What’s clear from the data is that we can now draw a tight circle around the months where occupancy was impacted directly by the pandemic. Those months that we view as skewing historical averages and affecting long-term trending are generally March 2020 through and including March 2021. While occupancy rates for February 2021, for example, were still significantly below long-term February averages, March 2021 saw a notable up-tick. March 2021 was still slightly below the seven March averages immediately preceding the COVID-19 lockdown in 2020, but it did prove to be a significant correction from the pandemic months. Occupancy rates in April 2021 were strong compared to historical averages; and December 2021, and February and March 2022 saw the highest average occupancy rates for those months. Simply put, we can now see the big picture and understand it, and the way the data is trending it looks as though winter season occupancy is back to “normal” rates and that data demonstrates a general trend of growth similar to what we saw in the pre-pandemic winter seasons. As Permafrost’s Russ Kauff emphasizes, this analysis is not merely about throwing out high and low periods of economic performance so as to not include ‘force majeure’ and the like from our long-term view of discretionary spending; it’s about understanding how consumers prioritize components of their spending, where Aspen Snowmass fits into their thinking about their spending, and how their long-term behavior may be affected.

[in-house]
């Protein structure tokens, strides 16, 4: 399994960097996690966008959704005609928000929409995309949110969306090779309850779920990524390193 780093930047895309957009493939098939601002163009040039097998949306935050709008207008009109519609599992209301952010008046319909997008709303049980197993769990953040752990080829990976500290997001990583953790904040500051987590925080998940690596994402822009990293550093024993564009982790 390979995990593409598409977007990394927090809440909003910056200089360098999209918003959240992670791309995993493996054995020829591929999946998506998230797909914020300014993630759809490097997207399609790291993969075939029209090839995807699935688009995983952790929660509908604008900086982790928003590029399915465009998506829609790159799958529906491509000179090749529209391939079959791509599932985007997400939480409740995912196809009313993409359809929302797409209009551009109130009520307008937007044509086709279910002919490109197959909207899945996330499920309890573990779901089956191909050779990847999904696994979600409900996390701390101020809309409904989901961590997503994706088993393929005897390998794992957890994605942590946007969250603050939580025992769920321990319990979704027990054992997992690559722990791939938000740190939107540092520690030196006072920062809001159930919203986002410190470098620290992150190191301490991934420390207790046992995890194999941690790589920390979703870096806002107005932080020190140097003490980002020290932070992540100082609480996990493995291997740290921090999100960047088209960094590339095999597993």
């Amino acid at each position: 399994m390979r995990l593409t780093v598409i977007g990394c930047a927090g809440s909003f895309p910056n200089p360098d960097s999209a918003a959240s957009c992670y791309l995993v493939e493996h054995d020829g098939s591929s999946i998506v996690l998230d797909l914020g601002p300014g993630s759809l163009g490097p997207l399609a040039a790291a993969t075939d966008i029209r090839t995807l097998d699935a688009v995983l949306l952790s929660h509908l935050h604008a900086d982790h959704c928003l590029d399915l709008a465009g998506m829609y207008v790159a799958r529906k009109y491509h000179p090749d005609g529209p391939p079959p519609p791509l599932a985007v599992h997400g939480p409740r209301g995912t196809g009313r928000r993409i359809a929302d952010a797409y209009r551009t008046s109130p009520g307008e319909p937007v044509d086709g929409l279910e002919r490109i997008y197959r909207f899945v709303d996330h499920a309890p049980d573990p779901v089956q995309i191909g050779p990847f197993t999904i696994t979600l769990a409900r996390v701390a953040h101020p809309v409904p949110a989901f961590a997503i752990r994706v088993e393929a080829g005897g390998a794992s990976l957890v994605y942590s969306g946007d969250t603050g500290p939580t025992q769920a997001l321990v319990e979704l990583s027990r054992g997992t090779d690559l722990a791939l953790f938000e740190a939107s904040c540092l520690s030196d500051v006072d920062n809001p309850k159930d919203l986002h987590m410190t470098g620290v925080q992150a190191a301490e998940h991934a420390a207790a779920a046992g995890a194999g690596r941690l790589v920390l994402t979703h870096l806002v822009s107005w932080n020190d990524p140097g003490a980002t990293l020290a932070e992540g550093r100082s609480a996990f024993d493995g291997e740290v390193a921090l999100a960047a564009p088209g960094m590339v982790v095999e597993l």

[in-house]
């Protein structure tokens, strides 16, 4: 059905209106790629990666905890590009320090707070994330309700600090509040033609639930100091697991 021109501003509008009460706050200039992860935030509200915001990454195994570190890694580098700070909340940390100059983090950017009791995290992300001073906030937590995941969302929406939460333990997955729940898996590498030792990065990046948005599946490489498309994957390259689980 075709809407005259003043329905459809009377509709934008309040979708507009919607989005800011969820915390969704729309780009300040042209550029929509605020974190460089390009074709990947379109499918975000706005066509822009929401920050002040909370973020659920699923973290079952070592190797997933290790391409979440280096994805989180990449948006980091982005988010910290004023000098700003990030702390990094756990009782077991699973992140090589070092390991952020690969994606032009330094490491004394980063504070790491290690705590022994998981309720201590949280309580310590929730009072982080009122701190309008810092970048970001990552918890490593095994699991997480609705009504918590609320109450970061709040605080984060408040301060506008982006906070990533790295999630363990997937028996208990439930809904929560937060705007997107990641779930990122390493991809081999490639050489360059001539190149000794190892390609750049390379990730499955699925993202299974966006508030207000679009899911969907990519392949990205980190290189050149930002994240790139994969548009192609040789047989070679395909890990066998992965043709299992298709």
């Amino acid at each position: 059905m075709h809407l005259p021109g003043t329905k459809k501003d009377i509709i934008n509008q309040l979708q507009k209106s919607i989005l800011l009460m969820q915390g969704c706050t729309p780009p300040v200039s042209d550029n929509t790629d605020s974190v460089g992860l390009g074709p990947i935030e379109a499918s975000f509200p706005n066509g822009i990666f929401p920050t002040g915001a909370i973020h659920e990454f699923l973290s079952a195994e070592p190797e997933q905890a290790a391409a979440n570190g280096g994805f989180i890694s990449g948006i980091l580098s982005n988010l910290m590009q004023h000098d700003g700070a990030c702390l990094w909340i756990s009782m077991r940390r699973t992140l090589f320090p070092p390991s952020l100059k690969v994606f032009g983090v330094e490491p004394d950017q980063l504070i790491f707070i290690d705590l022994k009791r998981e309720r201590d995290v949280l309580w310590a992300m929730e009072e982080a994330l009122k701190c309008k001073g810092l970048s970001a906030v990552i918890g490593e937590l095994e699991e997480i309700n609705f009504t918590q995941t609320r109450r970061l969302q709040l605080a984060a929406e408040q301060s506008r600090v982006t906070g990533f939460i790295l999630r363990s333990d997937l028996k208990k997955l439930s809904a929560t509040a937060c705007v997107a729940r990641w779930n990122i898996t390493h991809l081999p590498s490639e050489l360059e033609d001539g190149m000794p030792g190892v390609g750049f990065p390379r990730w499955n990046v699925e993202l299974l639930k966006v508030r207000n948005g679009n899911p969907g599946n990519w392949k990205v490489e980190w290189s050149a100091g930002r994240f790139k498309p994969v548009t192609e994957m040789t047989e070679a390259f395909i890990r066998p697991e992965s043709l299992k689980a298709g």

Summer and Shoulder-Season 2022
It is worth noting that the data from the summer months during the pandemic is where the most interesting trends have been in terms of what it tells us about how visitors’ behavior changed. In short, occupancy rates for the summer months were exceptionally strong in 2021 and 2022. Not surprisingly, we attribute this to travel having been curtailed and remote work having spiked significantly during those periods. Charting June, July and August over a long period that includes pre-pandemic years clearly shows summer 2022 to have been a return to pre-COVID trending, and the same is true of the traditionally quieter months of September and October.
Notably, August 2022 saw gross occupancy rates slightly lower than 2021 though still strong taking a long-term historical view. Internally, Russ at Permafrost has been using the tongue-in-cheek metaphor of ‘nesting travel versus adventure travel’ to describe how consumer behavior differed between the summers of 2021 and 2022. Synthesizing why that happened clearly involves a combination of a strong US dollar and pent-up demand for international travel as European nations in particular reduced or eliminated COVID restrictions. Still, taking the long view shows August 2022 to have been slightly less exceptional, perhaps less exuberant, but still quite strong and trending towards long-term growth.